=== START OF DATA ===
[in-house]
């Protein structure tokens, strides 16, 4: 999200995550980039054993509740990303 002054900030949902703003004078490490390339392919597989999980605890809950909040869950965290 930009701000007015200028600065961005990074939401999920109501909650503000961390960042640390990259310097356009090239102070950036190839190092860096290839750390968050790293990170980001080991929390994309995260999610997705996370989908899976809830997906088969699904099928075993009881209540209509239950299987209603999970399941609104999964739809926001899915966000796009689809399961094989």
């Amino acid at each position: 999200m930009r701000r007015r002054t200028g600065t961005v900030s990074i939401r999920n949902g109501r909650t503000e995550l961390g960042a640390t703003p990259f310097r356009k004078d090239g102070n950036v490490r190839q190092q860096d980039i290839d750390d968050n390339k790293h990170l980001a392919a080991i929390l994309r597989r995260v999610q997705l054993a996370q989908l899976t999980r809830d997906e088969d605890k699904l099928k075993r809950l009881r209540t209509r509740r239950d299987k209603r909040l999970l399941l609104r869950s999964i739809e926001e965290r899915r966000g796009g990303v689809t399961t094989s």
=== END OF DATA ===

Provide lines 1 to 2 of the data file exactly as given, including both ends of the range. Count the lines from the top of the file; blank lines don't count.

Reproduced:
[in-house]
């Protein structure tokens, strides 16, 4: 999200995550980039054993509740990303 002054900030949902703003004078490490390339392919597989999980605890809950909040869950965290 930009701000007015200028600065961005990074939401999920109501909650503000961390960042640390990259310097356009090239102070950036190839190092860096290839750390968050790293990170980001080991929390994309995260999610997705996370989908899976809830997906088969699904099928075993009881209540209509239950299987209603999970399941609104999964739809926001899915966000796009689809399961094989």